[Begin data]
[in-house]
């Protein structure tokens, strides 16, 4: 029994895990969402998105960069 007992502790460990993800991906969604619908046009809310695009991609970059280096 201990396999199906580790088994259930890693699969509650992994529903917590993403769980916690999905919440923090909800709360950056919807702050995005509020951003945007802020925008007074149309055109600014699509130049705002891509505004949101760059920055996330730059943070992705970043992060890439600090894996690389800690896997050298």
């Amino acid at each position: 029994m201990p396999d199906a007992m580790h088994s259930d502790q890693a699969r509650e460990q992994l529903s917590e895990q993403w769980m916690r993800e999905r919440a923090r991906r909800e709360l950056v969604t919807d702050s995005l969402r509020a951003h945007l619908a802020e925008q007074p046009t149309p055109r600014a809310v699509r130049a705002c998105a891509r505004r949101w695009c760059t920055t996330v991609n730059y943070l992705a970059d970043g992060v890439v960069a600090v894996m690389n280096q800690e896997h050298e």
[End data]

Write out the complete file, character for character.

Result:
[in-house]
């Protein structure tokens, strides 16, 4: 029994895990969402998105960069 007992502790460990993800991906969604619908046009809310695009991609970059280096 201990396999199906580790088994259930890693699969509650992994529903917590993403769980916690999905919440923090909800709360950056919807702050995005509020951003945007802020925008007074149309055109600014699509130049705002891509505004949101760059920055996330730059943070992705970043992060890439600090894996690389800690896997050298």
């Amino acid at each position: 029994m201990p396999d199906a007992m580790h088994s259930d502790q890693a699969r509650e460990q992994l529903s917590e895990q993403w769980m916690r993800e999905r919440a923090r991906r909800e709360l950056v969604t919807d702050s995005l969402r509020a951003h945007l619908a802020e925008q007074p046009t149309p055109r600014a809310v699509r130049a705002c998105a891509r505004r949101w695009c760059t920055t996330v991609n730059y943070l992705a970059d970043g992060v890439v960069a600090v894996m690389n280096q800690e896997h050298e």